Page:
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A post-Great Recession overview of labor market trends in the United States and California

  • Author(s): Allegretto, Sylvia A
  • et al.
Abstract

It has been well over a decade since the economy tumbled into what is now dubbed the Great Recession—reflecting the historical severity and swiftness of the downturn. The recession officially lasted from December 2007 through June 2009. However, the economy underperformed for nearly a decade as the output gap—GDP coming in under potential—did not close until the end of 2017. After being in the grips of the worst recession since the Great Depression the economy is currently in a lengthy expansion with record job growth, stock market performance, and unemployment rates. But, troubling challenges remain such as weak wage growth, depressed employment rates, high rates of poverty, and increased inequality.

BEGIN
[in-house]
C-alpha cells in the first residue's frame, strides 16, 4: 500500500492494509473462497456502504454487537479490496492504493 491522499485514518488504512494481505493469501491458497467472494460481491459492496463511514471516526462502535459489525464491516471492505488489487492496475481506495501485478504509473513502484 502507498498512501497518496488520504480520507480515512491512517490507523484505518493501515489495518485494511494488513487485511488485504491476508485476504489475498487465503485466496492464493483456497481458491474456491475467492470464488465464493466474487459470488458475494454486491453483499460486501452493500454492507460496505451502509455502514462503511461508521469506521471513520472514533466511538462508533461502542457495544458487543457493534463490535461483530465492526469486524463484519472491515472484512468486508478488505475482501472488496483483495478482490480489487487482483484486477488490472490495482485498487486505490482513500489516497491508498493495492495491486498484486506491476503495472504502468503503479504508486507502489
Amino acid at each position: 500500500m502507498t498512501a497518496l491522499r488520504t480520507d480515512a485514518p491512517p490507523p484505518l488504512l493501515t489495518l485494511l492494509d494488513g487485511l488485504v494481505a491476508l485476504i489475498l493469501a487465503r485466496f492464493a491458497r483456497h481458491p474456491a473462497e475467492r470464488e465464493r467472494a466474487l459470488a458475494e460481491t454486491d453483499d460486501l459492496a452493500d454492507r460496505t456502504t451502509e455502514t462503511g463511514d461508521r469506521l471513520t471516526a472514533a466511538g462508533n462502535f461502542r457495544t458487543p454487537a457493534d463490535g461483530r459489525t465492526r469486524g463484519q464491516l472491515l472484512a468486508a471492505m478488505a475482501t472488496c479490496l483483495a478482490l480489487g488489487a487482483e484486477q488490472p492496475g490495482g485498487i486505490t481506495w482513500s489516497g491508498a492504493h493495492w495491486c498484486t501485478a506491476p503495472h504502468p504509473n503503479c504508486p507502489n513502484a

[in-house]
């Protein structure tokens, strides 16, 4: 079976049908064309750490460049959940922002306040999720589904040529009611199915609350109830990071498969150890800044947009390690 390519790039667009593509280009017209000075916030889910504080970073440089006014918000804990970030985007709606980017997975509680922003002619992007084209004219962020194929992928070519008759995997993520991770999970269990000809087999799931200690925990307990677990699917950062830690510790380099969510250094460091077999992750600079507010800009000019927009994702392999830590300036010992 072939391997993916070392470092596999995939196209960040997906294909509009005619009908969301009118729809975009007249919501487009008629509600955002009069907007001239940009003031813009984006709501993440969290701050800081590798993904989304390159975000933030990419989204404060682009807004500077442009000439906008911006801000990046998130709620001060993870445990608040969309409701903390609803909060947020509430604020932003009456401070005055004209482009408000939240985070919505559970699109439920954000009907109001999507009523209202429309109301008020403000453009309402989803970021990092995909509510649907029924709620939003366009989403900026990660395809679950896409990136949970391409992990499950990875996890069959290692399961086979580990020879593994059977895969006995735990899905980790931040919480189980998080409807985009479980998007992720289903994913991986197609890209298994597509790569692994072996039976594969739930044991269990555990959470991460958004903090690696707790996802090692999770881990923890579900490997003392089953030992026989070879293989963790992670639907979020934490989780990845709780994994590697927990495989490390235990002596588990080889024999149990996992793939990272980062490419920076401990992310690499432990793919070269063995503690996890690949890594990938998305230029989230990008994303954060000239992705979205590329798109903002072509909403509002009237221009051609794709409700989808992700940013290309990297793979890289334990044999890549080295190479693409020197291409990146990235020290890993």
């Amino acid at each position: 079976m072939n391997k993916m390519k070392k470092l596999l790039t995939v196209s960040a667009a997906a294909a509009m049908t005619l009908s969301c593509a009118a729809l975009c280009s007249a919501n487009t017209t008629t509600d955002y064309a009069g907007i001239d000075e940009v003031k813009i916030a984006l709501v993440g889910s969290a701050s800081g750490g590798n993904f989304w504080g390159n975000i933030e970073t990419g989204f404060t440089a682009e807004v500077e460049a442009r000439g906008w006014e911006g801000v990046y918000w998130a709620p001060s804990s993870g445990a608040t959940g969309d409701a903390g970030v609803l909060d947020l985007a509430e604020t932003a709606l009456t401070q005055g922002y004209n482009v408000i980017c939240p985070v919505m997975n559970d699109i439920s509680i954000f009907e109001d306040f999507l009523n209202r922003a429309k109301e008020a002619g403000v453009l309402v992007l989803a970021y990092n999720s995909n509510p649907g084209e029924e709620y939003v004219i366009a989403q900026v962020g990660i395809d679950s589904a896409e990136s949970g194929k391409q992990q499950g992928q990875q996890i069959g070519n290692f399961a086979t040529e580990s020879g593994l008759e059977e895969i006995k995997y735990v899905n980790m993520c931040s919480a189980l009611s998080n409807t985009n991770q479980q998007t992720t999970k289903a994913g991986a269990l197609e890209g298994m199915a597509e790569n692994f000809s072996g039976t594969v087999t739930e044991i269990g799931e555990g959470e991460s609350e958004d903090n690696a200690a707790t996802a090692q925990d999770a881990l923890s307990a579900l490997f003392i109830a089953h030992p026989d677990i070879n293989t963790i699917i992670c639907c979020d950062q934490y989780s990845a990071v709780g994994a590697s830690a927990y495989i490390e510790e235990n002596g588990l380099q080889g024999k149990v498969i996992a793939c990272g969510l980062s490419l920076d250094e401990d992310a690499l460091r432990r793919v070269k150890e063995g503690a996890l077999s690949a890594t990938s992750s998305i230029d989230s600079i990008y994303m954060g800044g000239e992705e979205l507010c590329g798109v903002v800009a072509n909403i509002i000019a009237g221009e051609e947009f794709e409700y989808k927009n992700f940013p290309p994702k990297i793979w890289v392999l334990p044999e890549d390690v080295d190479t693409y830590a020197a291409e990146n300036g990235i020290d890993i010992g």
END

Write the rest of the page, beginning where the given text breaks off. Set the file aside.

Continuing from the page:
There has been a lot of media attention around advances in automation and how robots are leading to widespread joblessness as the demand for workers shrinks. We find that both of these claims are dubious, at least on a large scale. As this brief will show, job growth is in an unprecedented stretch of monthly gains, unemployment is low and falling, and productivity growth has been on the wane—not much support for the hypothesis of automation causing mass worker displacement. The “gig” economy continues to get significant media attention, but it remains a small fraction of all jobs—estimated to be 0.5 to 1.0 percent of the workforce. The Labor Department recently released the Contingent Worker Survey after a hiatus since 2005. The share of workers that engage in alternative work, including independent contractors and temp workers, did not change—estimated at 10.1% in 2017 compared to 10.7% in 2005. The vast majority of the workforce continue to work in traditional employment situations.

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